Cross-selling to brokerage clients has pushed Morgan Stanley’s brokerage unit to record revenues in the third quarter, the Wall Street Journal reports.

The company’s wealth management unit posted $3.88 billion in third-quarter revenue, a 6.6% increase from the year prior, according to the paper.

While transaction fees were up, the brokerage had a 2% drop in asset management fees, to $2.13 billion for the quarter, the Journal writes. But the drop in asset management fees was more than offset by net interest, which surged to $884 million — an 18% increase compared to the year prior, according to the paper. Client loans grew 15% compared to the previous year, reaching $70 billion as of September 30, while deposits grew 7% year-over-year to $149 billion, the Journal writes.

Morgan Stanley’s recent push to build up its wealth unit’s banking business has focused on both clients and brokers, according to the paper. In exchange for moving more assets into their brokerage accounts, clients were given rebates on fees or free identity-theft protection services, the Journal writes. Brokers, meanwhile, could get bonuses of up to $202,500 for convincing clients to take out securities-backed loans and other debt, the paper writes.

But Morgan Stanley’s cross-selling tactics are now in the crosshairs of regulators. Earlier in October, Massachusetts’ top securities cop accused the company’s brokers of running unauthorized sales contests selling securities-backed loans and said top brass at the brokerage failed to shut the contest down, as reported previously.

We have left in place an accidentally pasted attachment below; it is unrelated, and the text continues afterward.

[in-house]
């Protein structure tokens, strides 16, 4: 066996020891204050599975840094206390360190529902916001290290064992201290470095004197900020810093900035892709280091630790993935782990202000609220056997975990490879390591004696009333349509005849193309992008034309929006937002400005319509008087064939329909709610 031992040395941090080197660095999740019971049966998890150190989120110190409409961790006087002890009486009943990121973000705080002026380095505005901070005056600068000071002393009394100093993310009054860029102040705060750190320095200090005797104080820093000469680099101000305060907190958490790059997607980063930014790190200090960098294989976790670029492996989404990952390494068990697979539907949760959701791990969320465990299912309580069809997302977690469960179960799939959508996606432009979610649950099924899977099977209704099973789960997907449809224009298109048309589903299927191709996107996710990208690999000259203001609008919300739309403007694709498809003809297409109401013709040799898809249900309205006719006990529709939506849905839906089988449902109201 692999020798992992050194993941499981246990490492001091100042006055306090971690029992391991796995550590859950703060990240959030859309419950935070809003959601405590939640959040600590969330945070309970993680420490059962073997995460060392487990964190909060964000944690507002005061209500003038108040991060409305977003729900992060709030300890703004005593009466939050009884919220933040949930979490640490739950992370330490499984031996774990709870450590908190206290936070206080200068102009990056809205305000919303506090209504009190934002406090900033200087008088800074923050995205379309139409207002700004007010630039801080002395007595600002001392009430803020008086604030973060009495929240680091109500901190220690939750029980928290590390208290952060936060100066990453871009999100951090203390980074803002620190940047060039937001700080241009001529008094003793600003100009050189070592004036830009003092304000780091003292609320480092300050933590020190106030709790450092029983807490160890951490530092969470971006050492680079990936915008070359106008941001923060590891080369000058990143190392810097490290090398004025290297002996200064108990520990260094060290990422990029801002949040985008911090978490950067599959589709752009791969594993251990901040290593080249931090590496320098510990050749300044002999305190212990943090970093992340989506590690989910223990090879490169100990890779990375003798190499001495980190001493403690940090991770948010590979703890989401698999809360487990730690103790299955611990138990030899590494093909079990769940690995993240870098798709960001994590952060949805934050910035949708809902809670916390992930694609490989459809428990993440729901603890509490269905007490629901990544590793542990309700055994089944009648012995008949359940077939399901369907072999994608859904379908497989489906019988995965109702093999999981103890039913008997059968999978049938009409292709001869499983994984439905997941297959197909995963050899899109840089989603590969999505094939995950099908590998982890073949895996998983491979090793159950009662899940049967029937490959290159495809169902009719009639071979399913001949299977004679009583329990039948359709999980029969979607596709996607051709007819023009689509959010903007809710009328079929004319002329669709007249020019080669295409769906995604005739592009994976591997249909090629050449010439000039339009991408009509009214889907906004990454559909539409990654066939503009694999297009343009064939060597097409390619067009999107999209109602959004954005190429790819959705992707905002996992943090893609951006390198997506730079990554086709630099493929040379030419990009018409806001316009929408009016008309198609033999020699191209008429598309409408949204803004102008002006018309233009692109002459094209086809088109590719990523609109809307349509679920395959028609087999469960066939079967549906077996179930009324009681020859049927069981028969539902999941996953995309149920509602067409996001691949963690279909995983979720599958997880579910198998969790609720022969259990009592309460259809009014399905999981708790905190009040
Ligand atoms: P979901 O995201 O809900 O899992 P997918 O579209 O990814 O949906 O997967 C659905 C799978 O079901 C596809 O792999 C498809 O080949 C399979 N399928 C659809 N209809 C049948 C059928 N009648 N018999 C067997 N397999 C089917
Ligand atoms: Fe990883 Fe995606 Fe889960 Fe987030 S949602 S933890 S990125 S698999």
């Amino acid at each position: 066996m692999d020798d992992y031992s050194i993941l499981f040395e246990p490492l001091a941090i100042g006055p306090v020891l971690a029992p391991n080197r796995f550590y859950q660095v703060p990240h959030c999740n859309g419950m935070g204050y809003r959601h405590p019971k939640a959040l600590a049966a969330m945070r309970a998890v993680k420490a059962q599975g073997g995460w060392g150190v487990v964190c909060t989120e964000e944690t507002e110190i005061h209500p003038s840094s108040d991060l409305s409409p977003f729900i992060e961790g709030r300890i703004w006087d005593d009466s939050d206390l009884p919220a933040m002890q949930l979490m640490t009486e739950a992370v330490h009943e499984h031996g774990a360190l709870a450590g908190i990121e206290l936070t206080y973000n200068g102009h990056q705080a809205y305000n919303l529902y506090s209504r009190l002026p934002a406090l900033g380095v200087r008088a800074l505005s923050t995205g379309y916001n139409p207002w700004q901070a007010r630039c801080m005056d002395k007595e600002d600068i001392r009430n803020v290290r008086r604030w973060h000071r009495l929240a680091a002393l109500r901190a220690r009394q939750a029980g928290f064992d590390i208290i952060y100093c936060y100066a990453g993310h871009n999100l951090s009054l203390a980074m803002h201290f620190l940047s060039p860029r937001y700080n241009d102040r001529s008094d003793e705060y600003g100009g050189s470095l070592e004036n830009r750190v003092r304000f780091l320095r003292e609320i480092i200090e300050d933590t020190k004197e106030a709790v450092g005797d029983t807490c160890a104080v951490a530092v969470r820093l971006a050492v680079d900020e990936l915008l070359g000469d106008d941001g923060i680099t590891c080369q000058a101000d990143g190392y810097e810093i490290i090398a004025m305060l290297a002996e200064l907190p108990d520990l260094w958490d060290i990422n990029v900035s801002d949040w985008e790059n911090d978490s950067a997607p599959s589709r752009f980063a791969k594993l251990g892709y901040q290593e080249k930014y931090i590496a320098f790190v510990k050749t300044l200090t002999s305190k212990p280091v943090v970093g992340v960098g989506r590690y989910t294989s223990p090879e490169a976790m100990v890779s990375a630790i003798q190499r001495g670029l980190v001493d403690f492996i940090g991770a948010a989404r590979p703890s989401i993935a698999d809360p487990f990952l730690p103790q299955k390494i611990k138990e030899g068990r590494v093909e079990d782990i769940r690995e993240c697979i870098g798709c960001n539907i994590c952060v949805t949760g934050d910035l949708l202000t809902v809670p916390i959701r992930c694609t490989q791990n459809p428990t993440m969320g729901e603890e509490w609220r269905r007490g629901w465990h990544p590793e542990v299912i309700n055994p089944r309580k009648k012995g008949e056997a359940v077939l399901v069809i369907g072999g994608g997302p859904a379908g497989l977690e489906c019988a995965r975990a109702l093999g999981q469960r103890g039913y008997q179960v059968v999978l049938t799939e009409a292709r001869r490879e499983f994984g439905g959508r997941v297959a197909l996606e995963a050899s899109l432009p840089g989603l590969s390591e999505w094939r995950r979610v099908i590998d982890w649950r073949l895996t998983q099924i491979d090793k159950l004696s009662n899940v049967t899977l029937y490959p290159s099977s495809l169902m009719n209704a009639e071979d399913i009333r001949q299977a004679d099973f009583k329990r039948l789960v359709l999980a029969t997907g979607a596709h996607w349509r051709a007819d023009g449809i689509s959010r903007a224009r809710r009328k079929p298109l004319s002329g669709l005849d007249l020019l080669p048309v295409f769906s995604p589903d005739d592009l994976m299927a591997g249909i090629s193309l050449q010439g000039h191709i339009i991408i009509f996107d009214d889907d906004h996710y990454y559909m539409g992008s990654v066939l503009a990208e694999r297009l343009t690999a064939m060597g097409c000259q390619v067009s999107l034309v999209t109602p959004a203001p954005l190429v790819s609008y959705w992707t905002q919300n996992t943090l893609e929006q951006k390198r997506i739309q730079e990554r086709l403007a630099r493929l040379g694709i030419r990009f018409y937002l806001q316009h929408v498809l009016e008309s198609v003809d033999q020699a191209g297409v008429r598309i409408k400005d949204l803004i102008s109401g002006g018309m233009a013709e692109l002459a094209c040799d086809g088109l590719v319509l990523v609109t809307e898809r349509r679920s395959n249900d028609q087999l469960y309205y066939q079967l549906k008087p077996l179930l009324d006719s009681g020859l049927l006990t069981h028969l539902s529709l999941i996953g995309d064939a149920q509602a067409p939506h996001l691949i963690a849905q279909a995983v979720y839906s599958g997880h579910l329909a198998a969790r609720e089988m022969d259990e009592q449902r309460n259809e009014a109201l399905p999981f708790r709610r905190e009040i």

In a call with analysts, Morgan Stanley Chief Executive James Gorman, when asked about the matter, said the company isn’t going to change its approach, the Journal writes.

Gorman also said that the brokerage will soon outline plans for complying with the Department of Labor’s fiduciary rule, which requires brokers to put clients’ interests first, the Journal writes.

While he didn’t give details, Gorman stressed that the company will give clients a choice, Reuters writes. This may have been intended to contrast with the strategy adopted by rival Bank of America, according to the newswire.

Earlier this month, the BofA’s wealth unit, Merrill Lynch, announced that it will no longer let customers open commission-based retirement accounts, as reported previously. The thinking behind the move was that limiting retirement account holders to fee-only relationships would reduce potential conflicts of interest among Merrill Lynch brokers. But Gorman said letting Morgan Stanley clients decide between the two wouldn’t present compliance problems, Reuters writes.

“I don’t think that giving clients choice heightens one’s legal exposure and, in fact, that just seems a little counterintuitive,” he said, according to the newswire.